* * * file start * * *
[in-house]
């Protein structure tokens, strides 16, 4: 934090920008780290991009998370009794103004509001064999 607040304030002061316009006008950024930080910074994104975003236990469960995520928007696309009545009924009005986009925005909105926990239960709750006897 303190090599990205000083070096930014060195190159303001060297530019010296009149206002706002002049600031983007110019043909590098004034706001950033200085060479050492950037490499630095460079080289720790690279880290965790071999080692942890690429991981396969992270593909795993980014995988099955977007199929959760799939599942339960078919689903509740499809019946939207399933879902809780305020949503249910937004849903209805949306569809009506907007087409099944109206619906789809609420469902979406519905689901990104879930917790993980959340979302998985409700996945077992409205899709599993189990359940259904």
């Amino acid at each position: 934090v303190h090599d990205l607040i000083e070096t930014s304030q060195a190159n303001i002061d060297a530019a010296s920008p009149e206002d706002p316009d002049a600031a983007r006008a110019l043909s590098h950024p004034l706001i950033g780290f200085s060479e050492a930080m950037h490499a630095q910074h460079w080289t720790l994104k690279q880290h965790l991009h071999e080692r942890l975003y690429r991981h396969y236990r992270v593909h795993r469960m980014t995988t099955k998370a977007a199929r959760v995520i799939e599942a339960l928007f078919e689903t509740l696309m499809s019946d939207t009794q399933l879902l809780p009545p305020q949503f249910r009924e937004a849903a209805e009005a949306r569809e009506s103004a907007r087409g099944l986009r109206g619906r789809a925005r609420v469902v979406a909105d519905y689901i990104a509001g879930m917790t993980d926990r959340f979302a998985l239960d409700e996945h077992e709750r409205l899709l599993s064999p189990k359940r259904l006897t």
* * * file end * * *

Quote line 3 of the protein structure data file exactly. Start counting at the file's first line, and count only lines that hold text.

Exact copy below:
């Amino acid at each position: 934090v303190h090599d990205l607040i000083e070096t930014s304030q060195a190159n303001i002061d060297a530019a010296s920008p009149e206002d706002p316009d002049a600031a983007r006008a110019l043909s590098h950024p004034l706001i950033g780290f200085s060479e050492a930080m950037h490499a630095q910074h460079w080289t720790l994104k690279q880290h965790l991009h071999e080692r942890l975003y690429r991981h396969y236990r992270v593909h795993r469960m980014t995988t099955k998370a977007a199929r959760v995520i799939e599942a339960l928007f078919e689903t509740l696309m499809s019946d939207t009794q399933l879902l809780p009545p305020q949503f249910r009924e937004a849903a209805e009005a949306r569809e009506s103004a907007r087409g099944l986009r109206g619906r789809a925005r609420v469902v979406a909105d519905y689901i990104a509001g879930m917790t993980d926990r959340f979302a998985l239960d409700e996945h077992e709750r409205l899709l599993s064999p189990k359940r259904l006897t």